# Four Equations in Four Unknowns

Four Equations in Four Unknowns
Completely solve the following equation!

$$\begin{eqnarray} x&+&y&+&z&+&w&=&10 \\ x^2&+&y^2&+&z^2&+&w^2&=&30 \\ x^3&+&y^3&+&z^3&+&w^3&=&100\\ &&&&&&xyzw&=&24 \end{eqnarray}$$

This is problem 3 on page 3 of
Mathematical Quickies
270 Stimulating Problems with Solutions
by Charles W. Trigg
Dover Publications, Inc., New York
ISBN 0-486-24949-2

Here is the solution from page 78 of the book:

By inspection $(1,2,3,4)$ is a solution if the first and fourth equation and satisfies the second and third equations. Since the equations are symmetrical in $x$, $y$, $z$, $w$ the other $23$ permutations of $1,2,3,4$ are solutions also. But these are all the solutions, since the product of the degrees of the equations is 4!

I assume that the exclamation mark at the end of the last sentence is a factorial symbol because the product of the degree of the equation is 24. This seems to be a property that is similar to the fact that a univariate polynomial of degree $n$ has at most $n$ zeroes. But I can't see how to generalize this to multivariate equations.

Why does this system of equations where the product of the degree of the equations is 24 has at most 24 solutions?

• I am interested to hear what others have to say about this question. I wouldn't have expected such a convenient result to be true myself. For clarification, are we restricting the domain of the solutions? $x^2+y^2=1$ has infinitely many solutions (the unit circle)... – JMoravitz Dec 12 '16 at 7:42
• @JMoravitz: thank you, I corrected the typo. I cited the full problem text. I think the domain is $\mathbb{C}^4$ – miracle173 Dec 12 '16 at 7:50
• @JMoravitz: you have two variables but one equation. If you have two equations then you may have only finitely many solutions. circle and line: product of degree is 2, number of solutions is two. Circle and ellipsis: product of degee is 4, number of solutions can be 4. So I think something like $n$ equations in $n$ variables, product of degree is $k$, then there are at most $k$ solutions. – miracle173 Dec 12 '16 at 7:54
• This is a consequence of Bezout's Theorem. en.wikipedia.org/wiki/B%C3%A9zout's_theorem – Leon Sot Dec 12 '16 at 8:00
• this is a nice problem.............+1 – Bhaskara-III Dec 12 '16 at 8:10

I. Yes, you are correct that a univariate polynomial of degree $n$ has $n$ zeros (counting multiplicity). However, your system are just the roots of a univariate in disguise.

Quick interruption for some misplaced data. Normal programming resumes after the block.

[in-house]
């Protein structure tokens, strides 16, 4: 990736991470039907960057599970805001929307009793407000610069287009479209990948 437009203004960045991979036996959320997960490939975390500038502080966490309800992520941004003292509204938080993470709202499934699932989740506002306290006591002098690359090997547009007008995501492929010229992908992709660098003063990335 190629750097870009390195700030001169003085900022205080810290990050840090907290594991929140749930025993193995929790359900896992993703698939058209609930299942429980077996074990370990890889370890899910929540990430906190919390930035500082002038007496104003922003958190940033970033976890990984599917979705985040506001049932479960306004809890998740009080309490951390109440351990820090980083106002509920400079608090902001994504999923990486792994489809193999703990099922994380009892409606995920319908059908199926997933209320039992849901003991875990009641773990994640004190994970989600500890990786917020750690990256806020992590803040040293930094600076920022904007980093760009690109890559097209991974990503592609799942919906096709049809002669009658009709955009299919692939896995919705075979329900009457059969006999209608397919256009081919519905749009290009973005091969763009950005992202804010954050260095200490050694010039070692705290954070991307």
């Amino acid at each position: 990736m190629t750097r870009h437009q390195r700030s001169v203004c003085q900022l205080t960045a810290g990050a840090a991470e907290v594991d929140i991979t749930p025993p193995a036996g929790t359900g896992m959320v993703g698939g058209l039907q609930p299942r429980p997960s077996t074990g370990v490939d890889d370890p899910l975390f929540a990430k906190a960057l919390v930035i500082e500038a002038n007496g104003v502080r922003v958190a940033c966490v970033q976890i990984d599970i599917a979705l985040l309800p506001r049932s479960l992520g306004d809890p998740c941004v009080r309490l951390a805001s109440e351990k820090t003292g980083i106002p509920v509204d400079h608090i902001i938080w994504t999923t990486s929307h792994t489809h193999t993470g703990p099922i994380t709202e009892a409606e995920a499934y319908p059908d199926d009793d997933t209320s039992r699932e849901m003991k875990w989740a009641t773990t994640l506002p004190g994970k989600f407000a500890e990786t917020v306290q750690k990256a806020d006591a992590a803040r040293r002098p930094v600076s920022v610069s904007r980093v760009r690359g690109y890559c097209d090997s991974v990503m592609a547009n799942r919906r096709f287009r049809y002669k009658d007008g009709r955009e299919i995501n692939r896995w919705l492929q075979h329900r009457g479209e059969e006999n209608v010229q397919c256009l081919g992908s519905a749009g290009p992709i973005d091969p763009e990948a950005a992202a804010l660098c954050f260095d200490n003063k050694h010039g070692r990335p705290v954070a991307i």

The clue is the elementary symmetric polynomials $x+y+z+w$ and $xyzw$. If these unknowns are indeed the roots of the quartic, $$F(u)=u^4+au^3+bu^2+cu+d=0$$ then,

\begin{aligned} x+y+z+w &=10 = -a\\ x^2+y^2+z^2+w^2 &=30 = a^2-2b\\ x^3+y^3+z^3+w^3 &=100=-a^3 + 3 a b - 3 c\\ xyzw &=24=d \end{aligned}\tag1

It is easy to solve for $a,b,c,d\,$ above and we get, $$F(u)=u^4 - 10u^3 + 35u^2 - 50u + 24 = 0$$ $$F(u)=(u - 1)(u - 2)(u - 3)(u - 4)=0$$ hence these, including their permutations, are all the solutions.

II. Let $n_r$ be the number of roots and $n_d$ be the product of the degrees. By Bezout's theorem, then $n_r$ is at most equal to $n_d$. The observation that your example has $n_r=n_d=24$ is just a peculiarity of the system. If we tweak it slightly,

\begin{aligned} x+y+z+w &=10 = -a\\ x^2+y^2+z^2+w^2 &=30 = a^2-2b\\ \color{blue}{x^5+y^5+z^5+w^5} &=100=-a^5 + 5 a^3 b - 5 a b^2 - 5 a^2 c + 5 b c + 5 a d\\ xyzw &=24=d \end{aligned}\tag2

Solving for $a,b,c,d,\,$ they turn out to be rational so, $$F(u)=u^4 - 10u^3 + 35u^2 - \color{blue}{\tfrac{602}{13}}u + 24 = 0$$ though $F(u)$ is no longer rationally factorable. Like the previous, by including the permutations of the $u_i$, there are again $n_r=24$ roots, but the product of the degrees is different now as $n_d=1\times2\times5\times4 = 40$ so $n_r\neq n_d$.

• Hi @Tito, Thank you for the answer. I think your first answer is what the the author of the recreational math problem has in his mind. – miracle173 Dec 13 '16 at 15:35
• @miracle173: You're welcome. Incidentally, If you recall, it is also the case that $\sum_{n=1}^k n^3 = \big(\sum_{n=1}^k n\big)^2$ which explains his value $(1+2+3+4)^2 = 10^2 = 100$. – Tito Piezas III Dec 14 '16 at 1:33